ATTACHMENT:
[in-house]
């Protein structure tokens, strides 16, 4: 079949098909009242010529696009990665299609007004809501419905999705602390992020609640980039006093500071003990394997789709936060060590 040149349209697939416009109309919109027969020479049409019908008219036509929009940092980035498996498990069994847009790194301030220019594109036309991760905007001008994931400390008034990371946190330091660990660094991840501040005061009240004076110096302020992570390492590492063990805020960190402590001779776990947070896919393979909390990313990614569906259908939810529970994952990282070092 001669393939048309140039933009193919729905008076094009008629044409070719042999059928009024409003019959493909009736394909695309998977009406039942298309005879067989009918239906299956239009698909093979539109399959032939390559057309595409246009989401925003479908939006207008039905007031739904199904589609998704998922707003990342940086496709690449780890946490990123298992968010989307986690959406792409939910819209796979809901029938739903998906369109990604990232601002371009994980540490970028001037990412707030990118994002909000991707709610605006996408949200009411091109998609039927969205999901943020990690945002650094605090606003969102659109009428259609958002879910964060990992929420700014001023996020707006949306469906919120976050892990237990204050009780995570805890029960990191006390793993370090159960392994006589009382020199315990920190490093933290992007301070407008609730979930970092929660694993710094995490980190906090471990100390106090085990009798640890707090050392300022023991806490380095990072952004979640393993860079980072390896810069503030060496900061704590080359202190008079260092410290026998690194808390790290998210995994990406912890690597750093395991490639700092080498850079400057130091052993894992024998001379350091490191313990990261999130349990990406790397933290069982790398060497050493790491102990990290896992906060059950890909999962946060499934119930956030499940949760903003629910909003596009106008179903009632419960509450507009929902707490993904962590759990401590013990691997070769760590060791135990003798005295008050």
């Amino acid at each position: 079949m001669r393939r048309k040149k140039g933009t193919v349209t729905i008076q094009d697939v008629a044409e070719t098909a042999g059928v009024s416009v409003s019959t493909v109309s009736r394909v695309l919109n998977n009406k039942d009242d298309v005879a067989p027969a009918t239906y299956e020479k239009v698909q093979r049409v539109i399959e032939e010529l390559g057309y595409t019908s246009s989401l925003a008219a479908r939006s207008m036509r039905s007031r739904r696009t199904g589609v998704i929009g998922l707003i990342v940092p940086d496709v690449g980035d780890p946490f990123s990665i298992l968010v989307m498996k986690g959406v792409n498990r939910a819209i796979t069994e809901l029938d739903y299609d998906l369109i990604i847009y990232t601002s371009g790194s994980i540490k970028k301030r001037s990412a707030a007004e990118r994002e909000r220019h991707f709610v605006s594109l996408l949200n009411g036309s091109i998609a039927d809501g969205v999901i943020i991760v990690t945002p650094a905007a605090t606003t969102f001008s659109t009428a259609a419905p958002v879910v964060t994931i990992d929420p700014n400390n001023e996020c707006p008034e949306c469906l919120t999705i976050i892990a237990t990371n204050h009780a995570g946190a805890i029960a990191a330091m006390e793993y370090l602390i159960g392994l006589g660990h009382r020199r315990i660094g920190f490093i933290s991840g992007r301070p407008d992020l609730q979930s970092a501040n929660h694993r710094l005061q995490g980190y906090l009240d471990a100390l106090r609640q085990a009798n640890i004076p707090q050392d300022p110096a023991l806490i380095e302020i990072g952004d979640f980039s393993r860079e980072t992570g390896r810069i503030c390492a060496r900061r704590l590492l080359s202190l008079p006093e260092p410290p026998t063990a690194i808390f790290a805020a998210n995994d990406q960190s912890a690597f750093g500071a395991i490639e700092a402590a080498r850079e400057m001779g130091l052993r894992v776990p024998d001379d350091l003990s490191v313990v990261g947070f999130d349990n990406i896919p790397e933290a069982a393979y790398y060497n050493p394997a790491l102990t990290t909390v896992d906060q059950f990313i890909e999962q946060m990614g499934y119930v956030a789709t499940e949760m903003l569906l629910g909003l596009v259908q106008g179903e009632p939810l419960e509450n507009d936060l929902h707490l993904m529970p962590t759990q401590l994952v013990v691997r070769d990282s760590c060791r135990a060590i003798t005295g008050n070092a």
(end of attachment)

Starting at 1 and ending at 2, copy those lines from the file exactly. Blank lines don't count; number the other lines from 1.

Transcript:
[in-house]
């Protein structure tokens, strides 16, 4: 079949098909009242010529696009990665299609007004809501419905999705602390992020609640980039006093500071003990394997789709936060060590 040149349209697939416009109309919109027969020479049409019908008219036509929009940092980035498996498990069994847009790194301030220019594109036309991760905007001008994931400390008034990371946190330091660990660094991840501040005061009240004076110096302020992570390492590492063990805020960190402590001779776990947070896919393979909390990313990614569906259908939810529970994952990282070092 001669393939048309140039933009193919729905008076094009008629044409070719042999059928009024409003019959493909009736394909695309998977009406039942298309005879067989009918239906299956239009698909093979539109399959032939390559057309595409246009989401925003479908939006207008039905007031739904199904589609998704998922707003990342940086496709690449780890946490990123298992968010989307986690959406792409939910819209796979809901029938739903998906369109990604990232601002371009994980540490970028001037990412707030990118994002909000991707709610605006996408949200009411091109998609039927969205999901943020990690945002650094605090606003969102659109009428259609958002879910964060990992929420700014001023996020707006949306469906919120976050892990237990204050009780995570805890029960990191006390793993370090159960392994006589009382020199315990920190490093933290992007301070407008609730979930970092929660694993710094995490980190906090471990100390106090085990009798640890707090050392300022023991806490380095990072952004979640393993860079980072390896810069503030060496900061704590080359202190008079260092410290026998690194808390790290998210995994990406912890690597750093395991490639700092080498850079400057130091052993894992024998001379350091490191313990990261999130349990990406790397933290069982790398060497050493790491102990990290896992906060059950890909999962946060499934119930956030499940949760903003629910909003596009106008179903009632419960509450507009929902707490993904962590759990401590013990691997070769760590060791135990003798005295008050």